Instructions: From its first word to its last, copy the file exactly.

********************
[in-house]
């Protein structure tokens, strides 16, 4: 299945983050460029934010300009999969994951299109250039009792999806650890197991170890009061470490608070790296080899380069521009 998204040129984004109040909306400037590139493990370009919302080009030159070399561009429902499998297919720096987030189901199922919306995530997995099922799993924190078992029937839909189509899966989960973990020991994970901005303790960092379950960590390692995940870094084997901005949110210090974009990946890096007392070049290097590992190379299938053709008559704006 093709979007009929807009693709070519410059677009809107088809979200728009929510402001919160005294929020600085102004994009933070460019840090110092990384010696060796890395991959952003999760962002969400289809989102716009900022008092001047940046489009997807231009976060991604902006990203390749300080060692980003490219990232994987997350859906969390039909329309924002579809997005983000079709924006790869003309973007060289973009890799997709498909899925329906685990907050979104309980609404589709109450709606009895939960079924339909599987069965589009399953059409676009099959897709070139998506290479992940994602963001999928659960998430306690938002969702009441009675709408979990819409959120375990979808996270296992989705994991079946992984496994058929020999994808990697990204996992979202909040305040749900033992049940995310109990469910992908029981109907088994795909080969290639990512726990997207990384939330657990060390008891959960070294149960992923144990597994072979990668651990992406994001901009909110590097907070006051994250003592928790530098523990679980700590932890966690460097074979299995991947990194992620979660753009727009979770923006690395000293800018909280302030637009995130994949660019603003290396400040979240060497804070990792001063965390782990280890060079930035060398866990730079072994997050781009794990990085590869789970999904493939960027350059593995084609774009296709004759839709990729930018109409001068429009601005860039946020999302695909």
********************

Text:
[in-house]
């Protein structure tokens, strides 16, 4: 299945983050460029934010300009999969994951299109250039009792999806650890197991170890009061470490608070790296080899380069521009 998204040129984004109040909306400037590139493990370009919302080009030159070399561009429902499998297919720096987030189901199922919306995530997995099922799993924190078992029937839909189509899966989960973990020991994970901005303790960092379950960590390692995940870094084997901005949110210090974009990946890096007392070049290097590992190379299938053709008559704006 093709979007009929807009693709070519410059677009809107088809979200728009929510402001919160005294929020600085102004994009933070460019840090110092990384010696060796890395991959952003999760962002969400289809989102716009900022008092001047940046489009997807231009976060991604902006990203390749300080060692980003490219990232994987997350859906969390039909329309924002579809997005983000079709924006790869003309973007060289973009890799997709498909899925329906685990907050979104309980609404589709109450709606009895939960079924339909599987069965589009399953059409676009099959897709070139998506290479992940994602963001999928659960998430306690938002969702009441009675709408979990819409959120375990979808996270296992989705994991079946992984496994058929020999994808990697990204996992979202909040305040749900033992049940995310109990469910992908029981109907088994795909080969290639990512726990997207990384939330657990060390008891959960070294149960992923144990597994072979990668651990992406994001901009909110590097907070006051994250003592928790530098523990679980700590932890966690460097074979299995991947990194992620979660753009727009979770923006690395000293800018909280302030637009995130994949660019603003290396400040979240060497804070990792001063965390782990280890060079930035060398866990730079072994997050781009794990990085590869789970999904493939960027350059593995084609774009296709004759839709990729930018109409001068429009601005860039946020999302695909």